SIGNAL statement

Produces an error message and halts normal execution of the program. When the program contains an active trap label, execution branches to the label. Without a trap label, execution of the program terminates and, if the program was called by another program, execution control returns to the calling program.

SWITCH command

Provides a multipath branch in a program. The specific path taken during program execution depends on the value of the control expression that is specified with SWITCH.

TEMPSTAT statement

Limits the dimension you are looping over, inside a FOR loop or inside a loop that is generated by a REPORT statement. Status is restored after the statement following TEMPSTAT. If a DO ... DOEND phrase follows TEMPSTAT, status is restored when the matched DOEND or a BREAK or GOTO statement is encountered.

TRAP statement

Causes program execution to branch to a label when an error occurs in a program or when the user interrupts the program. When execution branches to the trap label, that label is deactivated.

WHILE statement

Repeatedly executes a statement while the value of a Boolean expression remains TRUE.

Preserving the Environment Settings

There are two types of environments:

  • Session environment. The dimension status, option values, and output destination that are in effect before a program is run make up the session environment.

  • Program environment. The dimension status, option values, and output destination that you use in a program make up the program environment.

Changing the Program Environment

To perform a task within a program, you often need to change the output destination or some dimension and option values. For example, you might run a monthly sales report that always shows the last six months of sales data. You might want to show the data without decimal places, include the text "No Sales" where the sales figure is zero, and send the report to a file. To set up this program environment, you can use the following statements in your program.

ZSPELL = 'No Sales'
OUTFILE monsales.txt

To avoid disrupting the session environment, the initialization section of a program should save the values of the dimensions and options that will be set in the program. At the end of the program, you can restore the saved environment, so that other programs do not need to be concerned about whether any values have been changed. In addition, when you have sent output to a file, then the exit sections should return the output destination to the default outfile.

Ways to Save and Restore Environments

The following suggestions let you save the environment of a program or a session:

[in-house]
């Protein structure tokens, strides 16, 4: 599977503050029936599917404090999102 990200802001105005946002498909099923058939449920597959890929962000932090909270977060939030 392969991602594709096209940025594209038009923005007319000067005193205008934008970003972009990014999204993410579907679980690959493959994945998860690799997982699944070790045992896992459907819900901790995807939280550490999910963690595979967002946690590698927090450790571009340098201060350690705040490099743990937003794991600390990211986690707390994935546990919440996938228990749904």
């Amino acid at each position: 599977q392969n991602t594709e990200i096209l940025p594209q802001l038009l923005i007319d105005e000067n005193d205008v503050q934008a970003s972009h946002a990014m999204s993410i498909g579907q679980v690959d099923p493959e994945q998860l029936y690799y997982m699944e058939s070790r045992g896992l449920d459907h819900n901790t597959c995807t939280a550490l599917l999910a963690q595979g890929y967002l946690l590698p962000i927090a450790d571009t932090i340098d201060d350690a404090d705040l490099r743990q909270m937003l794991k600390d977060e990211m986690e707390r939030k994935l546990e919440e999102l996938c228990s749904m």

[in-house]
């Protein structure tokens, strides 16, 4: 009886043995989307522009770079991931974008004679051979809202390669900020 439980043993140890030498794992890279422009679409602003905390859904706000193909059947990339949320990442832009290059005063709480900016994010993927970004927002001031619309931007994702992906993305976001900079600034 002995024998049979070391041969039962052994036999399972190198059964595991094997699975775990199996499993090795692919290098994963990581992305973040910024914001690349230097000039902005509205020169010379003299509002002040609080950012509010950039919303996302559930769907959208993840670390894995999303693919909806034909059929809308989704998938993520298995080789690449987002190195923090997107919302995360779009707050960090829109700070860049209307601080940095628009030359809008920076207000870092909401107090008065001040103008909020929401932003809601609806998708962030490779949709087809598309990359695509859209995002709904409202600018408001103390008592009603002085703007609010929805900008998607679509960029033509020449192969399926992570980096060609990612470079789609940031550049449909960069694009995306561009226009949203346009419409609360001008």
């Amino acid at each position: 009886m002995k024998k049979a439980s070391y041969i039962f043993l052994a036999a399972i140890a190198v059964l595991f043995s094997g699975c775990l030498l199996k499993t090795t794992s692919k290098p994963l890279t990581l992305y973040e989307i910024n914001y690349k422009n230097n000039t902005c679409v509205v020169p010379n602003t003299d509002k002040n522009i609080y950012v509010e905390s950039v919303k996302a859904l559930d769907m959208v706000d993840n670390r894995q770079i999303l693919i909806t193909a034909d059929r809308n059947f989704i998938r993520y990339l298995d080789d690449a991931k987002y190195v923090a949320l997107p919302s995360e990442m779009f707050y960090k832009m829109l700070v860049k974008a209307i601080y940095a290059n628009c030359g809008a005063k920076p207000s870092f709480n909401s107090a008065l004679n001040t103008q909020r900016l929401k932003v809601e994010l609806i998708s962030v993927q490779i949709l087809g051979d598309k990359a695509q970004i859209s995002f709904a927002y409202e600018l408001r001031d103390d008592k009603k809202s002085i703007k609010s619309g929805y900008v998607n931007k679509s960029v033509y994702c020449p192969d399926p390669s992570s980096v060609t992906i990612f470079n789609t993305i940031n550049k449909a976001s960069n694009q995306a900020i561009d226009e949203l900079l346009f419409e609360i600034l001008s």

• When you want to save the current status or value of a dimension, a valueset, an option, or a single-cell variable that will be changed in the current program, then use PUSHLEVEL and PUSH statements. You can restore the current status values using POPLEVEL and POP statements.

  • When you want to save, access, or update the current status or value of a dimension, a valueset, an option, a single-cell variable, or a single-cell relation for use in the current session, then use a named context. Use the CONTEXT command to define the context.

Contexts are the most sophisticated way to save object values for use during a session. With contexts, you can access, update, and commit the saved object values. In contrast, PUSH and POP simply allow you to save and restore values. Typically, you use PUSH and POP statements within a program to make changes that apply only during the execution of the program.

Saving the Status of a Dimension or the Value of an Option

A PUSH statement saves the current status of a dimension, the value of an option, or the value of a single-cell variable. For example, to save the current value of the DECIMALS option so you can set it to a different value for the duration of the program, use the following statement in the initialization section.


You do not need to know the original value of the option to save it or to restore it later. You can restore the saved value with a POP statement.


You must make sure a POP statement is executed when errors cause abnormal termination of the program, as well as when the program ends normally. Therefore, you should place the POP statement in the normal and abnormal exit sections of the program.

Saving Several Values at Once